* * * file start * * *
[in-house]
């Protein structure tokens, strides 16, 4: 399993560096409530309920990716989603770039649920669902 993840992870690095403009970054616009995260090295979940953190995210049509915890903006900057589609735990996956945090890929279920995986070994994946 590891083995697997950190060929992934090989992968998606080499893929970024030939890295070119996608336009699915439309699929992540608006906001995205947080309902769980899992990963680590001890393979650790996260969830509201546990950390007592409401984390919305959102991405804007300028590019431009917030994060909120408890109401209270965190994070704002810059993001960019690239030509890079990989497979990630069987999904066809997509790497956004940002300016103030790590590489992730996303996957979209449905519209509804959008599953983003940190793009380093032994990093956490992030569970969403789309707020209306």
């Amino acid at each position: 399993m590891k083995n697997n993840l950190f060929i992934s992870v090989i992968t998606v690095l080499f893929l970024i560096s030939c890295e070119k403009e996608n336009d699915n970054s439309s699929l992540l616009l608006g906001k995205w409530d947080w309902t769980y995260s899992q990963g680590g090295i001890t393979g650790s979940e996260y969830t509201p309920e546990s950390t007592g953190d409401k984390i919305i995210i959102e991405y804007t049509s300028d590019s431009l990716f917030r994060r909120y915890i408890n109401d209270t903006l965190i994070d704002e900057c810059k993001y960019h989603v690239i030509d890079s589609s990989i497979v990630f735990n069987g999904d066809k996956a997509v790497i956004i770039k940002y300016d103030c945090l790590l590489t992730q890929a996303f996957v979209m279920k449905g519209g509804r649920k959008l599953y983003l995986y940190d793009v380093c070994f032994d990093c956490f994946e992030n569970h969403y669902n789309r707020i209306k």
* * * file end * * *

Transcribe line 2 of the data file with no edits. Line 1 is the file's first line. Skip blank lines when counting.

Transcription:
């Protein structure tokens, strides 16, 4: 399993560096409530309920990716989603770039649920669902 993840992870690095403009970054616009995260090295979940953190995210049509915890903006900057589609735990996956945090890929279920995986070994994946 590891083995697997950190060929992934090989992968998606080499893929970024030939890295070119996608336009699915439309699929992540608006906001995205947080309902769980899992990963680590001890393979650790996260969830509201546990950390007592409401984390919305959102991405804007300028590019431009917030994060909120408890109401209270965190994070704002810059993001960019690239030509890079990989497979990630069987999904066809997509790497956004940002300016103030790590590489992730996303996957979209449905519209509804959008599953983003940190793009380093032994990093956490992030569970969403789309707020209306």